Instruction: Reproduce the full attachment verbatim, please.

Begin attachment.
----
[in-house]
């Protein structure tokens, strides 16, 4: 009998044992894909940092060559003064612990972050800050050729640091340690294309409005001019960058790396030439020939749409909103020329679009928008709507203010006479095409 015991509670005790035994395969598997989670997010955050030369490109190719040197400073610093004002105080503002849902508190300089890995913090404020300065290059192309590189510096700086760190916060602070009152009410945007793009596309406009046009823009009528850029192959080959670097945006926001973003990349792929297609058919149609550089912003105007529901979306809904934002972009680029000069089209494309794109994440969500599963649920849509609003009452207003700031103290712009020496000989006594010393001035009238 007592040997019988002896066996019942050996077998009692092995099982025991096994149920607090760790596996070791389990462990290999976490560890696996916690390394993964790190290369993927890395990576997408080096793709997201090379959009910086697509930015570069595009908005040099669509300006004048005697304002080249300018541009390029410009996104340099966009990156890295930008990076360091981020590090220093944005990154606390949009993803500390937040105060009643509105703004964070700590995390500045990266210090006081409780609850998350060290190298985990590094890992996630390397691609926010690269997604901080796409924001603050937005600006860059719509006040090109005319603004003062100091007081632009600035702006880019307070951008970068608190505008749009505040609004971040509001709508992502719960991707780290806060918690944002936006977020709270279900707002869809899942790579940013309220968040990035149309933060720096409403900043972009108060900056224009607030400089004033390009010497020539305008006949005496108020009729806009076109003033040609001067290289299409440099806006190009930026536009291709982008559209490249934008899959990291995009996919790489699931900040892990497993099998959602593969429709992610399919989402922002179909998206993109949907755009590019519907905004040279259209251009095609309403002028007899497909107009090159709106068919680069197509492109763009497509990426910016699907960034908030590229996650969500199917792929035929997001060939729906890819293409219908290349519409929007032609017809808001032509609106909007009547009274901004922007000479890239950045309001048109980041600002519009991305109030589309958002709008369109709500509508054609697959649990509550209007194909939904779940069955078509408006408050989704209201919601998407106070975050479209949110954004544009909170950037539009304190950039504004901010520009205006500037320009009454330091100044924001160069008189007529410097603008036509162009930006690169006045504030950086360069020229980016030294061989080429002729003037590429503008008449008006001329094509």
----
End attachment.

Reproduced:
[in-house]
């Protein structure tokens, strides 16, 4: 009998044992894909940092060559003064612990972050800050050729640091340690294309409005001019960058790396030439020939749409909103020329679009928008709507203010006479095409 015991509670005790035994395969598997989670997010955050030369490109190719040197400073610093004002105080503002849902508190300089890995913090404020300065290059192309590189510096700086760190916060602070009152009410945007793009596309406009046009823009009528850029192959080959670097945006926001973003990349792929297609058919149609550089912003105007529901979306809904934002972009680029000069089209494309794109994440969500599963649920849509609003009452207003700031103290712009020496000989006594010393001035009238 007592040997019988002896066996019942050996077998009692092995099982025991096994149920607090760790596996070791389990462990290999976490560890696996916690390394993964790190290369993927890395990576997408080096793709997201090379959009910086697509930015570069595009908005040099669509300006004048005697304002080249300018541009390029410009996104340099966009990156890295930008990076360091981020590090220093944005990154606390949009993803500390937040105060009643509105703004964070700590995390500045990266210090006081409780609850998350060290190298985990590094890992996630390397691609926010690269997604901080796409924001603050937005600006860059719509006040090109005319603004003062100091007081632009600035702006880019307070951008970068608190505008749009505040609004971040509001709508992502719960991707780290806060918690944002936006977020709270279900707002869809899942790579940013309220968040990035149309933060720096409403900043972009108060900056224009607030400089004033390009010497020539305008006949005496108020009729806009076109003033040609001067290289299409440099806006190009930026536009291709982008559209490249934008899959990291995009996919790489699931900040892990497993099998959602593969429709992610399919989402922002179909998206993109949907755009590019519907905004040279259209251009095609309403002028007899497909107009090159709106068919680069197509492109763009497509990426910016699907960034908030590229996650969500199917792929035929997001060939729906890819293409219908290349519409929007032609017809808001032509609106909007009547009274901004922007000479890239950045309001048109980041600002519009991305109030589309958002709008369109709500509508054609697959649990509550209007194909939904779940069955078509408006408050989704209201919601998407106070975050479209949110954004544009909170950037539009304190950039504004901010520009205006500037320009009454330091100044924001160069008189007529410097603008036509162009930006690169006045504030950086360069020229980016030294061989080429002729003037590429503008008449008006001329094509």